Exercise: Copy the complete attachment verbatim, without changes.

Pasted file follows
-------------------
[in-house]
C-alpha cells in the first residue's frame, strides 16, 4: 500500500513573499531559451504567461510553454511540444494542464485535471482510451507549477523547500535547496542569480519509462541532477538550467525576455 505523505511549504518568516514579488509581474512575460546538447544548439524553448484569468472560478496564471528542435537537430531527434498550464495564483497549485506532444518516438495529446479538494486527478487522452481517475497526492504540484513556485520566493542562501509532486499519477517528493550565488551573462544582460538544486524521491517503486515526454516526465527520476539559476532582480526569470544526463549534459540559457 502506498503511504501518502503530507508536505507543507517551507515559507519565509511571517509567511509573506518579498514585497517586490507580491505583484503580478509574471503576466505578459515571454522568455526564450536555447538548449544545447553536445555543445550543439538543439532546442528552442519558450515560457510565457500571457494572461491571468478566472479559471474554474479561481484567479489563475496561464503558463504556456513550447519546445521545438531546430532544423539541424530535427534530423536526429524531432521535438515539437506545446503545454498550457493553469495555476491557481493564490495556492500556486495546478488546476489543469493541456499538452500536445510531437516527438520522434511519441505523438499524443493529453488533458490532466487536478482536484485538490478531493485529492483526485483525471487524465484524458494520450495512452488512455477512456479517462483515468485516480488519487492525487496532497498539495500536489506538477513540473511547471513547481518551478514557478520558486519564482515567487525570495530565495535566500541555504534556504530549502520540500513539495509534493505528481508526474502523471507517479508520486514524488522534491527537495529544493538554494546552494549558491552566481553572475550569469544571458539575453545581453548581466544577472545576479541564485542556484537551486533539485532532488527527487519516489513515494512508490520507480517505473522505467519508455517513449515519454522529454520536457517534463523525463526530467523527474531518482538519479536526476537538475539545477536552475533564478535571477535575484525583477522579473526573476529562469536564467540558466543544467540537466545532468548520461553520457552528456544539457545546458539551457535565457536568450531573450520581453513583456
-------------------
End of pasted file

[in-house]
C-alpha cells in the first residue's frame, strides 16, 4: 500500500513573499531559451504567461510553454511540444494542464485535471482510451507549477523547500535547496542569480519509462541532477538550467525576455 505523505511549504518568516514579488509581474512575460546538447544548439524553448484569468472560478496564471528542435537537430531527434498550464495564483497549485506532444518516438495529446479538494486527478487522452481517475497526492504540484513556485520566493542562501509532486499519477517528493550565488551573462544582460538544486524521491517503486515526454516526465527520476539559476532582480526569470544526463549534459540559457 502506498503511504501518502503530507508536505507543507517551507515559507519565509511571517509567511509573506518579498514585497517586490507580491505583484503580478509574471503576466505578459515571454522568455526564450536555447538548449544545447553536445555543445550543439538543439532546442528552442519558450515560457510565457500571457494572461491571468478566472479559471474554474479561481484567479489563475496561464503558463504556456513550447519546445521545438531546430532544423539541424530535427534530423536526429524531432521535438515539437506545446503545454498550457493553469495555476491557481493564490495556492500556486495546478488546476489543469493541456499538452500536445510531437516527438520522434511519441505523438499524443493529453488533458490532466487536478482536484485538490478531493485529492483526485483525471487524465484524458494520450495512452488512455477512456479517462483515468485516480488519487492525487496532497498539495500536489506538477513540473511547471513547481518551478514557478520558486519564482515567487525570495530565495535566500541555504534556504530549502520540500513539495509534493505528481508526474502523471507517479508520486514524488522534491527537495529544493538554494546552494549558491552566481553572475550569469544571458539575453545581453548581466544577472545576479541564485542556484537551486533539485532532488527527487519516489513515494512508490520507480517505473522505467519508455517513449515519454522529454520536457517534463523525463526530467523527474531518482538519479536526476537538475539545477536552475533564478535571477535575484525583477522579473526573476529562469536564467540558466543544467540537466545532468548520461553520457552528456544539457545546458539551457535565457536568450531573450520581453513583456